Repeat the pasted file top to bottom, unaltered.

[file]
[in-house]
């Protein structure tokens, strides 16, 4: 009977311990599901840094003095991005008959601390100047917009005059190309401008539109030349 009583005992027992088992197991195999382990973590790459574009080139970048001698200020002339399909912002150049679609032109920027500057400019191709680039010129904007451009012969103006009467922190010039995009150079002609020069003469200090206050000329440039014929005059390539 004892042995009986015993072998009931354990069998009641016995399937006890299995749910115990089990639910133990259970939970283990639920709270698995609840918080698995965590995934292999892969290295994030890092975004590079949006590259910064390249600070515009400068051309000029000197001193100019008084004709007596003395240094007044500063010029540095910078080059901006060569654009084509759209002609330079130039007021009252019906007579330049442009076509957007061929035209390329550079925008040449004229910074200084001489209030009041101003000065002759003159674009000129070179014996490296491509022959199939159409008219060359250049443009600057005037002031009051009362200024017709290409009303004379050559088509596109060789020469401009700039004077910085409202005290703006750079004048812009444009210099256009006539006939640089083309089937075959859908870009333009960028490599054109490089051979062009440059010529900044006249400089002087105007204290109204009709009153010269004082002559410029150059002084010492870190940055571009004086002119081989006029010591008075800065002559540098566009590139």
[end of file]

[in-house]
């Protein structure tokens, strides 16, 4: 009977311990599901840094003095991005008959601390100047917009005059190309401008539109030349 009583005992027992088992197991195999382990973590790459574009080139970048001698200020002339399909912002150049679609032109920027500057400019191709680039010129904007451009012969103006009467922190010039995009150079002609020069003469200090206050000329440039014929005059390539 004892042995009986015993072998009931354990069998009641016995399937006890299995749910115990089990639910133990259970939970283990639920709270698995609840918080698995965590995934292999892969290295994030890092975004590079949006590259910064390249600070515009400068051309000029000197001193100019008084004709007596003395240094007044500063010029540095910078080059901006060569654009084509759209002609330079130039007021009252019906007579330049442009076509957007061929035209390329550079925008040449004229910074200084001489209030009041101003000065002759003159674009000129070179014996490296491509022959199939159409008219060359250049443009600057005037002031009051009362200024017709290409009303004379050559088509596109060789020469401009700039004077910085409202005290703006750079004048812009444009210099256009006539006939640089083309089937075959859908870009333009960028490599054109490089051979062009440059010529900044006249400089002087105007204290109204009709009153010269004082002559410029150059002084010492870190940055571009004086002119081989006029010591008075800065002559540098566009590139």